Category Archives: advertising



I just got a fundraising letter in the snail-mail. Can you believe it? They must be throwing everything out there.

Well, almost everything. The letter included a return envelope, but they were too cheap to spring for the stamp. LOL.


I just got called by a Republican telefundraising service. They said they were with America’s Next Generation; when I asked who that was, the lady hesitated and then said, “A SuperPac.” I asked where they got their money from and she said, “Republican donors like yourself.”

LOL. I’ve never donated to a Republican group in my life. I’ve never voted Republican in my life, either. How they got my name and number I have no clue, but this happens every now and then — last election I got called by a little old lady who said she was calling from the College Republicans. I mean, you could just tell she was 90 gazillion years old. I burst out laughing.

Anyway, I’m on some list, probably related to church stuff I’ve done. Some mailing list got merged with another mailing list which got merged with another list and then before you know it you’re getting direct mail pieces from Gary Bauer and campaign calls from Republican SuperPacs.

They wanted me to listen to their new ad, which was basically cherry-picked Obama quotes preceded by a scary-voiced announcer dude saying, “Obama said this but here he is in his own voice saying this!” They focused on Obamacare (“he said the individual mandate is not a tax but the Supreme Court said it is!”), the debt (“he said Bush’s debt was unpatriotic but his is worse!”) and Obama’s re-election (“he said he should be a one term president if he didn’t get the job done! Well?! WELL?!“). Then, oddly, I got returned to a real person who wanted to know what else I wanted to hear in future ads. I told them I didn’t want to hear any of this crap and why the hell were they calling registered Democrats and Obama volunteers? They had no clue.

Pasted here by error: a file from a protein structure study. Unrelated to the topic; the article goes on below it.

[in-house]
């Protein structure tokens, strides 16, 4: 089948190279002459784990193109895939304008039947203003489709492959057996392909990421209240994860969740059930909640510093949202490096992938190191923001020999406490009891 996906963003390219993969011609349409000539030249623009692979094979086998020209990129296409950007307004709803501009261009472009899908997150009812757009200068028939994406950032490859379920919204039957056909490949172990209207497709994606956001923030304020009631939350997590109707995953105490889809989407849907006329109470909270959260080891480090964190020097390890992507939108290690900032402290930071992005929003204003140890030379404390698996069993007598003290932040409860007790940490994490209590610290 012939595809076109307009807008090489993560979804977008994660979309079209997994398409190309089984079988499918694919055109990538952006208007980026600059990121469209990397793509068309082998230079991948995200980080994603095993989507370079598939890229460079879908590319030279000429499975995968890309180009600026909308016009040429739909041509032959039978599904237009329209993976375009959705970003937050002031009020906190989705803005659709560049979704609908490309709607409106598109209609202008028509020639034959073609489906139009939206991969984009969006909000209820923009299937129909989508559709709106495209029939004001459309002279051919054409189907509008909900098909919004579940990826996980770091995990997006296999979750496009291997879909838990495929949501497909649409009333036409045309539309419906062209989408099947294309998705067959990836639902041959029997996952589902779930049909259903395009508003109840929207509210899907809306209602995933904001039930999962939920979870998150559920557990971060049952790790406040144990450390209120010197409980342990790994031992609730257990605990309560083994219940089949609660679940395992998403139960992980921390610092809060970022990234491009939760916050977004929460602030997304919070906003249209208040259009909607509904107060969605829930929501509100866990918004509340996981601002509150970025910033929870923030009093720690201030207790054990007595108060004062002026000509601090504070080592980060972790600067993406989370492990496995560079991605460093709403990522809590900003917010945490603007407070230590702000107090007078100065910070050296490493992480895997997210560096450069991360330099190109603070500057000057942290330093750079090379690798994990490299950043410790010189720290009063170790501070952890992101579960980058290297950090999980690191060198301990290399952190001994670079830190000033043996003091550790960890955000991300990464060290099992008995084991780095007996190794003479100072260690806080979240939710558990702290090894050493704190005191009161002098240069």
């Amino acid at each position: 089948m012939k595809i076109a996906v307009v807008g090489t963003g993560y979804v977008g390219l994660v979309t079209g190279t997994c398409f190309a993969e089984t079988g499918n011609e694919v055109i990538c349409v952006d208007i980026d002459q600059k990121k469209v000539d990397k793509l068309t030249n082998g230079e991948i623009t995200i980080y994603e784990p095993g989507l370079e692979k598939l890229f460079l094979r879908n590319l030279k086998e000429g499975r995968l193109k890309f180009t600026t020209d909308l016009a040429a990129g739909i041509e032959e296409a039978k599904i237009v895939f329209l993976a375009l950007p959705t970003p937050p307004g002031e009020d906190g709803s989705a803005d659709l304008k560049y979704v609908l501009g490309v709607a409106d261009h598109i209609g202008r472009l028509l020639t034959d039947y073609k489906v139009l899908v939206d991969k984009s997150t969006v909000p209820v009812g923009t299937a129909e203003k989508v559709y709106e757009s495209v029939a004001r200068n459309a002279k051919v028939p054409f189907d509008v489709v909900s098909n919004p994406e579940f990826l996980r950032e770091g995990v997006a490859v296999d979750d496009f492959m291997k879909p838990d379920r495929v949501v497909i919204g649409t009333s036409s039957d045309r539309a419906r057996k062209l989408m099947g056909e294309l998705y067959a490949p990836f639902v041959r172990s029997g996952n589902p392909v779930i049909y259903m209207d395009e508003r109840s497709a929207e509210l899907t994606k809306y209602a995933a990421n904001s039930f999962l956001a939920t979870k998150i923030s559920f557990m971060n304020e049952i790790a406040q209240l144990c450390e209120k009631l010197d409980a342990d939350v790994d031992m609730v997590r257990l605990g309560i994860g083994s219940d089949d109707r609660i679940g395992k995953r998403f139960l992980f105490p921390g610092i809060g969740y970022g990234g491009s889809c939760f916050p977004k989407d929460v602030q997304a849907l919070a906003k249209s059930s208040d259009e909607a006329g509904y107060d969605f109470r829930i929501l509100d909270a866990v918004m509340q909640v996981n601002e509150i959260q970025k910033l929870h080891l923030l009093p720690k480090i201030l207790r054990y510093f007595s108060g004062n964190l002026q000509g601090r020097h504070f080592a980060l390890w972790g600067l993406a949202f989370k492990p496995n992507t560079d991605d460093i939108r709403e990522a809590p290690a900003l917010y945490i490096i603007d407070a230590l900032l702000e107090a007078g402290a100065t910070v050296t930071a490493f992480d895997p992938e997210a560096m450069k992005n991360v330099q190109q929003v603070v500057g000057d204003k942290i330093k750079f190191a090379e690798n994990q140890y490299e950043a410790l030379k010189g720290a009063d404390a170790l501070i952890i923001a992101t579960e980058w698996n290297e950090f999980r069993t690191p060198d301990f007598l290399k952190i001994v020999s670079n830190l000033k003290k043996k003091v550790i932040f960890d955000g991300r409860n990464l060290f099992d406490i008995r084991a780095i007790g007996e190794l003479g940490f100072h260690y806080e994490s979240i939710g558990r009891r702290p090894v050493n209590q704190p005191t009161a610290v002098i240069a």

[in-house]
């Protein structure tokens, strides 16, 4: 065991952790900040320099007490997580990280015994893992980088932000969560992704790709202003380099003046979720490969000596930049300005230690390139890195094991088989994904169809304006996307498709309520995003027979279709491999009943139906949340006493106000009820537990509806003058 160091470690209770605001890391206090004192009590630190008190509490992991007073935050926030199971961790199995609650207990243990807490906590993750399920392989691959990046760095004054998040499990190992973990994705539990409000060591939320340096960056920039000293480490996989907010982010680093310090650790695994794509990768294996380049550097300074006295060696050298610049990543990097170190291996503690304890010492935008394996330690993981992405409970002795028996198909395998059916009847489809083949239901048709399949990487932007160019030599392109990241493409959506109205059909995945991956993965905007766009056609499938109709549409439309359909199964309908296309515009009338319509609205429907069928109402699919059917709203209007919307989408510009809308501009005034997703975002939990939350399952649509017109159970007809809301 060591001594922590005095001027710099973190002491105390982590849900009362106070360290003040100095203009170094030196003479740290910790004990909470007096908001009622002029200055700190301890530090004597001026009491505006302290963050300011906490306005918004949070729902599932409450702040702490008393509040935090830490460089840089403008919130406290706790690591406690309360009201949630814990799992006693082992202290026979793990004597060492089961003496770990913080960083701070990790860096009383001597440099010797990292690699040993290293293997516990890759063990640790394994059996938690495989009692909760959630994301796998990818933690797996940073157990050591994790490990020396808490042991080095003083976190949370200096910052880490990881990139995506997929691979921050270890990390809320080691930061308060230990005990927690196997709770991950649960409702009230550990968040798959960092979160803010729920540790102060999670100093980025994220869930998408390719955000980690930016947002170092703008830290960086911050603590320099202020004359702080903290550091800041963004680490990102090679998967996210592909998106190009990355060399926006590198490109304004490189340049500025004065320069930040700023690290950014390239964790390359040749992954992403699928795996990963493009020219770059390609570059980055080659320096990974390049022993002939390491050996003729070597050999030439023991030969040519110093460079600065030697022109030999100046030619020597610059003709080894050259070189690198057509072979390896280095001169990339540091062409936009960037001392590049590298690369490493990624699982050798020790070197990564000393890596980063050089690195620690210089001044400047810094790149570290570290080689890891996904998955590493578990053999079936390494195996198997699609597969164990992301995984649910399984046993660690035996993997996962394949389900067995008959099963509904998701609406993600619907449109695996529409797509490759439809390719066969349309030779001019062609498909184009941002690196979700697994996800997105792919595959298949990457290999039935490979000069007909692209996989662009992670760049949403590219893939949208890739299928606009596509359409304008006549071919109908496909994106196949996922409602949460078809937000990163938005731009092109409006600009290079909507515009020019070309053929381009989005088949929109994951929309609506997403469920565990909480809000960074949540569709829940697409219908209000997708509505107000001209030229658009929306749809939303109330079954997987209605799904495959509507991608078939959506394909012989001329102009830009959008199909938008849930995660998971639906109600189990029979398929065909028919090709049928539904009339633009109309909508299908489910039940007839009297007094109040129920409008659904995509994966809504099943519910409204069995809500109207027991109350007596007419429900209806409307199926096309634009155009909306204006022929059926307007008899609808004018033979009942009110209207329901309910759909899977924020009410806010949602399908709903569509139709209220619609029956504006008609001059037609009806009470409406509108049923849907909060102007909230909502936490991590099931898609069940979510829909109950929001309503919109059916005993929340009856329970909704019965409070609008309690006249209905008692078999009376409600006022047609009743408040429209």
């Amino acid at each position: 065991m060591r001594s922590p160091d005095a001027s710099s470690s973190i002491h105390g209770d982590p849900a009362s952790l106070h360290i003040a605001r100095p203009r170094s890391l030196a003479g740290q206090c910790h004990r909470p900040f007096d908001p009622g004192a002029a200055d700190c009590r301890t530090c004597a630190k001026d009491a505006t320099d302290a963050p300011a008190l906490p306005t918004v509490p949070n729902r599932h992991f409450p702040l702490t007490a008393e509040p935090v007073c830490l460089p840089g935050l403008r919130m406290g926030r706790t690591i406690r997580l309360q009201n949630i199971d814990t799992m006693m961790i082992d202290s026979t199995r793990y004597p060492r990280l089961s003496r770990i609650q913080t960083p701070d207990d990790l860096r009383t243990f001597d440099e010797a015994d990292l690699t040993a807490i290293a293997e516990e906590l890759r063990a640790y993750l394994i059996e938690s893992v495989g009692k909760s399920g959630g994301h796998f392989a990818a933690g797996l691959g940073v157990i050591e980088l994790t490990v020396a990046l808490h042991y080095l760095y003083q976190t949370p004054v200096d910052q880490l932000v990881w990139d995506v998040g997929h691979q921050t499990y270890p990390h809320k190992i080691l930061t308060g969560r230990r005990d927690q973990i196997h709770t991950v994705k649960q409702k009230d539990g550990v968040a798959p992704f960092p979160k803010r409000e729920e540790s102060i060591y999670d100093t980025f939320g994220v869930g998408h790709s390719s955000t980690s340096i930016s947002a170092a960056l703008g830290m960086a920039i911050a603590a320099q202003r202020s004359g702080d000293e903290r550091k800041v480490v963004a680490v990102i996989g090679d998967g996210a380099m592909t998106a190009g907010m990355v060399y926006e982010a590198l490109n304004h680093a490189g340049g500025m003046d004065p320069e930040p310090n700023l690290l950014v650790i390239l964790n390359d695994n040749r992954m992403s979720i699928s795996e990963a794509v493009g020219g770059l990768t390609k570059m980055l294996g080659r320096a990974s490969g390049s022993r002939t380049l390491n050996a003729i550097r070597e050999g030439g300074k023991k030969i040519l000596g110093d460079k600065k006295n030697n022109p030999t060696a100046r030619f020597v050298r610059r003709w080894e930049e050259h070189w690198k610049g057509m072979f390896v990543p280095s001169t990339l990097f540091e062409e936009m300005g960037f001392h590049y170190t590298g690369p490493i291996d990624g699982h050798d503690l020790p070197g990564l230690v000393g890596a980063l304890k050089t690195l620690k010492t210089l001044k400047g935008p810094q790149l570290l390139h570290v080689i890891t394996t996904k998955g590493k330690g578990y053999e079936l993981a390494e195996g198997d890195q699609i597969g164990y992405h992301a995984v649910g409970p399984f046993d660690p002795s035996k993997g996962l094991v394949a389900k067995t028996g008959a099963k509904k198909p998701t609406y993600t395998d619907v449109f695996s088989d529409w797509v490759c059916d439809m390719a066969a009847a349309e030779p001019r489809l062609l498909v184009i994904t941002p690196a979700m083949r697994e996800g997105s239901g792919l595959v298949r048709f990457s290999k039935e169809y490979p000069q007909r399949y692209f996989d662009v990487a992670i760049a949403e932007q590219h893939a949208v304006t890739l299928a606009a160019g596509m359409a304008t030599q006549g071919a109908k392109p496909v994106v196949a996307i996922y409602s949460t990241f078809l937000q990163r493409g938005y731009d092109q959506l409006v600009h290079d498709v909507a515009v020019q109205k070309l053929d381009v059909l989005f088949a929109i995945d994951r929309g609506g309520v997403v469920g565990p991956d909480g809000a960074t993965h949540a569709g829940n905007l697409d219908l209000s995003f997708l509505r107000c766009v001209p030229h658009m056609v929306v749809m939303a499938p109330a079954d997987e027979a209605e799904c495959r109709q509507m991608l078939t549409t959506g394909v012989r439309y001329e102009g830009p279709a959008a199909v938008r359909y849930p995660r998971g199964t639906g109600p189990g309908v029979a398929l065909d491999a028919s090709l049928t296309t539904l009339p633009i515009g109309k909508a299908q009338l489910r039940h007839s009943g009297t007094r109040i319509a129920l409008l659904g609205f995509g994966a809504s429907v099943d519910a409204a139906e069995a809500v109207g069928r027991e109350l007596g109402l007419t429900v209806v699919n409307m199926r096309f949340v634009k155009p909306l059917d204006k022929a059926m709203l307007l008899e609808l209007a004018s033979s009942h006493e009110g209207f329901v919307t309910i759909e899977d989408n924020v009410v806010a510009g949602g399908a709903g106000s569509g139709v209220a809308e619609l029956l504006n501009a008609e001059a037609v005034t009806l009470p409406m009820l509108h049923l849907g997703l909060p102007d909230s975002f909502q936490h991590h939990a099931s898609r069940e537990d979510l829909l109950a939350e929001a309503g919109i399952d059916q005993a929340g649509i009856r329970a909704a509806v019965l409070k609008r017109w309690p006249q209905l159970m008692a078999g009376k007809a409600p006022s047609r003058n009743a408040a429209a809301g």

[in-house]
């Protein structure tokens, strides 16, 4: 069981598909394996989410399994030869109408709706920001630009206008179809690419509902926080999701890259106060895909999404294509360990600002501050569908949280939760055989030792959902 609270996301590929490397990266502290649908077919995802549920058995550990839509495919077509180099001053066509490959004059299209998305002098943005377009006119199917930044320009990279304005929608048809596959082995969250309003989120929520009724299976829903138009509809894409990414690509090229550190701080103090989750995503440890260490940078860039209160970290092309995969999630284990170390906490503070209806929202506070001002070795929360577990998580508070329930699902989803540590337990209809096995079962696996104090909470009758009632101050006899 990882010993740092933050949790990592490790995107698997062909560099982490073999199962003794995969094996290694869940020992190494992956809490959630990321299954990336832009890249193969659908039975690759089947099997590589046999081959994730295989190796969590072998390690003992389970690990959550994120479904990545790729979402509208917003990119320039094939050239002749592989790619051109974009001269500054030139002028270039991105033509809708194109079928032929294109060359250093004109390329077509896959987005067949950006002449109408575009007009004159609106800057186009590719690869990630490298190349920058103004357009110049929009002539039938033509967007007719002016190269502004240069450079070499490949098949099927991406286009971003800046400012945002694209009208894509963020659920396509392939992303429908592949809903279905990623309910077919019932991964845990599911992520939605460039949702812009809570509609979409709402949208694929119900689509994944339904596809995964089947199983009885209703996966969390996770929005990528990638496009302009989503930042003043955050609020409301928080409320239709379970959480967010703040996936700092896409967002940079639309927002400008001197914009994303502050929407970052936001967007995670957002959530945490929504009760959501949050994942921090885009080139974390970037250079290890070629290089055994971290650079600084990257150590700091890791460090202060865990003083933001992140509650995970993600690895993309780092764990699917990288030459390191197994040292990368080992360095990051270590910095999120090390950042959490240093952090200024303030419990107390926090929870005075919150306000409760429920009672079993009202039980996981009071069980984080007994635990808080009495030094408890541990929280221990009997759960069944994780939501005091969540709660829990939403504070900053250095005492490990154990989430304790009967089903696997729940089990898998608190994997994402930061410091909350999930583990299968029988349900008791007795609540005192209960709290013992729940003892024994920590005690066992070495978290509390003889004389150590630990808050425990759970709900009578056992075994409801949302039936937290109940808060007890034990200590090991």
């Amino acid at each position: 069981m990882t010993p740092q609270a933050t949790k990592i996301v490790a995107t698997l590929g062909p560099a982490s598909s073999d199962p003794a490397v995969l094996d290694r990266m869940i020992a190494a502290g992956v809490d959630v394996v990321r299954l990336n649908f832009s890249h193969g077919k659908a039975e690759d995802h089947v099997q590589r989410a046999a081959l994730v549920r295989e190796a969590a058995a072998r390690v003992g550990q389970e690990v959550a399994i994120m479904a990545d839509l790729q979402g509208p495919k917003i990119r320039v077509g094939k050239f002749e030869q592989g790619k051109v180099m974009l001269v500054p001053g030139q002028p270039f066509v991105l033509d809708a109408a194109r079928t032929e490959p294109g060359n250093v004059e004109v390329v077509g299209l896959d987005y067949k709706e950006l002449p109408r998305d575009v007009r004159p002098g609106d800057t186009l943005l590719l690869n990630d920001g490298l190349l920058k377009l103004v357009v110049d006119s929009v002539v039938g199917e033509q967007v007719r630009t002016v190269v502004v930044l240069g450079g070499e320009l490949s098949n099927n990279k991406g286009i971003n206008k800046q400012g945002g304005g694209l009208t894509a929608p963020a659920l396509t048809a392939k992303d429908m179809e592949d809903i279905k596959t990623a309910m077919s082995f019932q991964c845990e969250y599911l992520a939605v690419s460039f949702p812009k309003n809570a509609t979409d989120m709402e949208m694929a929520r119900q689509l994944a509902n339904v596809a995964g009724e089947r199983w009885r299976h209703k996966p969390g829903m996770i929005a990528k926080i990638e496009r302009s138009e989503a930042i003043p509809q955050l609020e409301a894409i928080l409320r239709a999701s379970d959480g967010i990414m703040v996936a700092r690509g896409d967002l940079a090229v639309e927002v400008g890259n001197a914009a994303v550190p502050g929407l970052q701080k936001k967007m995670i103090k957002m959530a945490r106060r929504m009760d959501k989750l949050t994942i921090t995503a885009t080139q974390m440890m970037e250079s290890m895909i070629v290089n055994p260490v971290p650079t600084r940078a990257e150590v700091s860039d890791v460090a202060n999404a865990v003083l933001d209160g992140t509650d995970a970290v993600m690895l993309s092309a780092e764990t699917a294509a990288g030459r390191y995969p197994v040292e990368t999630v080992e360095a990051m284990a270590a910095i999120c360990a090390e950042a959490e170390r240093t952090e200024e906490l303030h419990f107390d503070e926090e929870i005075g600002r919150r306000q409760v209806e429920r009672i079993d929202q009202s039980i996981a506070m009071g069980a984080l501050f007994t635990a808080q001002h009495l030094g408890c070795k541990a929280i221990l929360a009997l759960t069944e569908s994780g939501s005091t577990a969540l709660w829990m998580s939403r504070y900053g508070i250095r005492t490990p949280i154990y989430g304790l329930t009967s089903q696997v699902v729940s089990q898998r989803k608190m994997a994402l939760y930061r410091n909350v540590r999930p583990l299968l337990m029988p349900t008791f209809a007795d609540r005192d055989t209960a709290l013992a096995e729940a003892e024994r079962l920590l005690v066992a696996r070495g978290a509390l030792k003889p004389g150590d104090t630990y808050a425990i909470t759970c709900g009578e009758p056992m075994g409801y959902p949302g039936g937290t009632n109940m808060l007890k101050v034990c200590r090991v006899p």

Of course not.

According to OpenSecrets, this anti-Obama SuperPac has spent a big chunk of its money on a company called InfoCision Management Corporation, the nation’s second-largest telemarketing company. Apparently asking you to tell them what other issues you want raised in future ads is the latest in call center campaigning! It personalizes the call! Makes it seem less scripted! Creates a connection between the organization and the individual! Increases the fulfillment rate exponentially! Strategery! Technology!

I dunno, but it seems to me that might work better on something like raising money for the symphony or art league, less well on trying to uproot a president. It also might help if they didn’t call registered Democrats when raising money for Republicans — you know, a little more “info” with your “cision”? But what do I know.

I thought this was funny: Via the Sunlight Foundation, here’s the office of America’s Next Generation:

Funny You Don’t Look Like A SuperPac

Anyway, I’m starting to think that campaigns are running out of ideas. They’ve got all this money thanks to the Supreme Court and no clue what to do with it. They’ve reduced themselves to spam marketers, bombarding everyone with this stuff and hoping something, somewhere sticks. Spamming only works because it costs next to nothing to send 100,000 Viagra and porn e-mails. I’m not sure that works with telefundraising and TV ads though.

Furthermore, we’re starting to read about how people might be tuning out TV campaign ads. No! Say it ain’t so! This is really bad news for the media, since campaign ads are their bread and butter these days. Hell, the news media started gearing up for the 2012 election the day after Obama was elected. It just never stops with them.

It’s almost kind of funny, except it’s not.


Filed under advertising, Housekeeping

Half Time In America

Wow. By far the best Super Bowl ad of the evening, and the game’s not even over yet. Predictably, the right-wingers on Twitter are already sputtering in outrage. Clint Eastwood is inspirational:


Filed under advertising

Free Speech Or Free Hand?

I don’t know why conservatives are always confusing the two. Yet they do. Here’s Ben Stein, suing Kyocera for not signing him as a pitchman because they didn’t want to be represented by an idiot:

According to the complaint, filed in Los Angeles Superior Court, Kyocera approached Stein in December 2010 to inquire as to his availability to appear in TV advertisements for Kyocera printers. Stein agreed and they began negotiating a contract. Three months later, before the contract was executed, Kyocera learned that Ben Stein is an idiot who denies the reality of global climate change. So they changed their mind and withdrew the offer, because they didn’t want to be represented by an idiot. That’s how capitalism works, right? Companies make decisions based on their interests, and contracts are the law of the land.